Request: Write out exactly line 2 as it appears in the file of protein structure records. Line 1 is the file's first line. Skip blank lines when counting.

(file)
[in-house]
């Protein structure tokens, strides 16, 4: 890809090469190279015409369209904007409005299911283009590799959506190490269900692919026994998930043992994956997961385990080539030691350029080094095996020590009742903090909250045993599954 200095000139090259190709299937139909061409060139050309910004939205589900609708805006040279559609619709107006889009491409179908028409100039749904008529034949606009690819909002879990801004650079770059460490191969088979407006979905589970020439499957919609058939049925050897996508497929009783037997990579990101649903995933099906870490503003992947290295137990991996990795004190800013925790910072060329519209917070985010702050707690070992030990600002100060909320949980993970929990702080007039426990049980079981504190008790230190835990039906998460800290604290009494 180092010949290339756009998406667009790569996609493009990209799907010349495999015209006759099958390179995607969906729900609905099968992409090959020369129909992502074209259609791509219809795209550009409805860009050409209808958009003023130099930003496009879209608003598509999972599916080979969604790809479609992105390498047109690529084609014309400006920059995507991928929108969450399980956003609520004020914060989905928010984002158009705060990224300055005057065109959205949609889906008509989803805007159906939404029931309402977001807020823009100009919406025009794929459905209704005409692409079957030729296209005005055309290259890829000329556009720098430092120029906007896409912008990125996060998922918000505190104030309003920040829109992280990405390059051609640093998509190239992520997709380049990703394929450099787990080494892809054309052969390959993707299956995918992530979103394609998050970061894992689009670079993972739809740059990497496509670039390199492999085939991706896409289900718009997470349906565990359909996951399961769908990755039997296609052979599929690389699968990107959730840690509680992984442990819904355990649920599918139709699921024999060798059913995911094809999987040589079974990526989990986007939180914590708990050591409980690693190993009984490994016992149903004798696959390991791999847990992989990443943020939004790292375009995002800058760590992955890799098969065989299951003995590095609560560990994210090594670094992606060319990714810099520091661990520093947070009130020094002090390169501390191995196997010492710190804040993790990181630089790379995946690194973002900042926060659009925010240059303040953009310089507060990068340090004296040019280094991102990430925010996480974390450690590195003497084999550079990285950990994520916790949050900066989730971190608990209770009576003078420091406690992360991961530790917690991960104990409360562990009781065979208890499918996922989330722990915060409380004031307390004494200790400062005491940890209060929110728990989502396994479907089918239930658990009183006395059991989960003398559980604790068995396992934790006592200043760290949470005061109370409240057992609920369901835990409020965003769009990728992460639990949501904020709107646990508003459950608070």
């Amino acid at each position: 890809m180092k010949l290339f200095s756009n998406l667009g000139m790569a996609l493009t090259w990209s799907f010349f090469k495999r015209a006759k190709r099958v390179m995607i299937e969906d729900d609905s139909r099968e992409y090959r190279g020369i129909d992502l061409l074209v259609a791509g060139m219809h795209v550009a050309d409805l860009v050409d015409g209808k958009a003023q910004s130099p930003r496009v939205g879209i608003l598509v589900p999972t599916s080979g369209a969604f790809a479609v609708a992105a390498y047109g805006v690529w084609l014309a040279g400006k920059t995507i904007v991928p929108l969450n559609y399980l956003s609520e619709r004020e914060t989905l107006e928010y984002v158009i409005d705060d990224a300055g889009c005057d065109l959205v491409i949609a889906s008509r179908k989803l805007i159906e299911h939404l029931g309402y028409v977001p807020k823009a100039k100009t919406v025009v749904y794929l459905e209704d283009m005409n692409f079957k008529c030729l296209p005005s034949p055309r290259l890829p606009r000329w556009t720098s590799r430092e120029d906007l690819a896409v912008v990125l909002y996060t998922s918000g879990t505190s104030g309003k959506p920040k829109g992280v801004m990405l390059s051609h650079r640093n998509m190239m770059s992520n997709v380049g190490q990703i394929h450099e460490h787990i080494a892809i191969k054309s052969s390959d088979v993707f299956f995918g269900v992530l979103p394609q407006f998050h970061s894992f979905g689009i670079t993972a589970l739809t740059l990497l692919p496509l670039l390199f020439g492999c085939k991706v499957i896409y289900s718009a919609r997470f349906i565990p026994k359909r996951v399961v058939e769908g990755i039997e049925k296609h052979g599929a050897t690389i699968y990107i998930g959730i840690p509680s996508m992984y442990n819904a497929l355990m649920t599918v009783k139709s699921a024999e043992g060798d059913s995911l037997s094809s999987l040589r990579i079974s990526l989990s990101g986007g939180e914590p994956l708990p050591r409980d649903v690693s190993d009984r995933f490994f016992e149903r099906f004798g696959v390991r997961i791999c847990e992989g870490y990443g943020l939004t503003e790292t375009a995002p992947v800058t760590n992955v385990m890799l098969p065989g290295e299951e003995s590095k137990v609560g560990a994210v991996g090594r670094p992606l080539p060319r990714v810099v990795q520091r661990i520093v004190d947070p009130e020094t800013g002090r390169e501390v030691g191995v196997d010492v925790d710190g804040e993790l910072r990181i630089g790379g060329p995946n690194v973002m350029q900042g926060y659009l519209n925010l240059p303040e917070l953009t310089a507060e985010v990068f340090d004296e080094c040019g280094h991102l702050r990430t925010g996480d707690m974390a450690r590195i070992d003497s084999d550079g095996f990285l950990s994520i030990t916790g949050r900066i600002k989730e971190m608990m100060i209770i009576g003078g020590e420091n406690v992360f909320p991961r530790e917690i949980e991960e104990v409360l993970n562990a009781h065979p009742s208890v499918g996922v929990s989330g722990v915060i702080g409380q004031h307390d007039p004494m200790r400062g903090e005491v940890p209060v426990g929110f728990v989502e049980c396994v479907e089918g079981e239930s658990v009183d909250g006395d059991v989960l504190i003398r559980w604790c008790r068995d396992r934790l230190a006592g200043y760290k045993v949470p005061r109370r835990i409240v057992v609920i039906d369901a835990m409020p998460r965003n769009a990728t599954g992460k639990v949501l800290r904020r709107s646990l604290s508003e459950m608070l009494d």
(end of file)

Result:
């Protein structure tokens, strides 16, 4: 890809090469190279015409369209904007409005299911283009590799959506190490269900692919026994998930043992994956997961385990080539030691350029080094095996020590009742903090909250045993599954 200095000139090259190709299937139909061409060139050309910004939205589900609708805006040279559609619709107006889009491409179908028409100039749904008529034949606009690819909002879990801004650079770059460490191969088979407006979905589970020439499957919609058939049925050897996508497929009783037997990579990101649903995933099906870490503003992947290295137990991996990795004190800013925790910072060329519209917070985010702050707690070992030990600002100060909320949980993970929990702080007039426990049980079981504190008790230190835990039906998460800290604290009494 180092010949290339756009998406667009790569996609493009990209799907010349495999015209006759099958390179995607969906729900609905099968992409090959020369129909992502074209259609791509219809795209550009409805860009050409209808958009003023130099930003496009879209608003598509999972599916080979969604790809479609992105390498047109690529084609014309400006920059995507991928929108969450399980956003609520004020914060989905928010984002158009705060990224300055005057065109959205949609889906008509989803805007159906939404029931309402977001807020823009100009919406025009794929459905209704005409692409079957030729296209005005055309290259890829000329556009720098430092120029906007896409912008990125996060998922918000505190104030309003920040829109992280990405390059051609640093998509190239992520997709380049990703394929450099787990080494892809054309052969390959993707299956995918992530979103394609998050970061894992689009670079993972739809740059990497496509670039390199492999085939991706896409289900718009997470349906565990359909996951399961769908990755039997296609052979599929690389699968990107959730840690509680992984442990819904355990649920599918139709699921024999060798059913995911094809999987040589079974990526989990986007939180914590708990050591409980690693190993009984490994016992149903004798696959390991791999847990992989990443943020939004790292375009995002800058760590992955890799098969065989299951003995590095609560560990994210090594670094992606060319990714810099520091661990520093947070009130020094002090390169501390191995196997010492710190804040993790990181630089790379995946690194973002900042926060659009925010240059303040953009310089507060990068340090004296040019280094991102990430925010996480974390450690590195003497084999550079990285950990994520916790949050900066989730971190608990209770009576003078420091406690992360991961530790917690991960104990409360562990009781065979208890499918996922989330722990915060409380004031307390004494200790400062005491940890209060929110728990989502396994479907089918239930658990009183006395059991989960003398559980604790068995396992934790006592200043760290949470005061109370409240057992609920369901835990409020965003769009990728992460639990949501904020709107646990508003459950608070």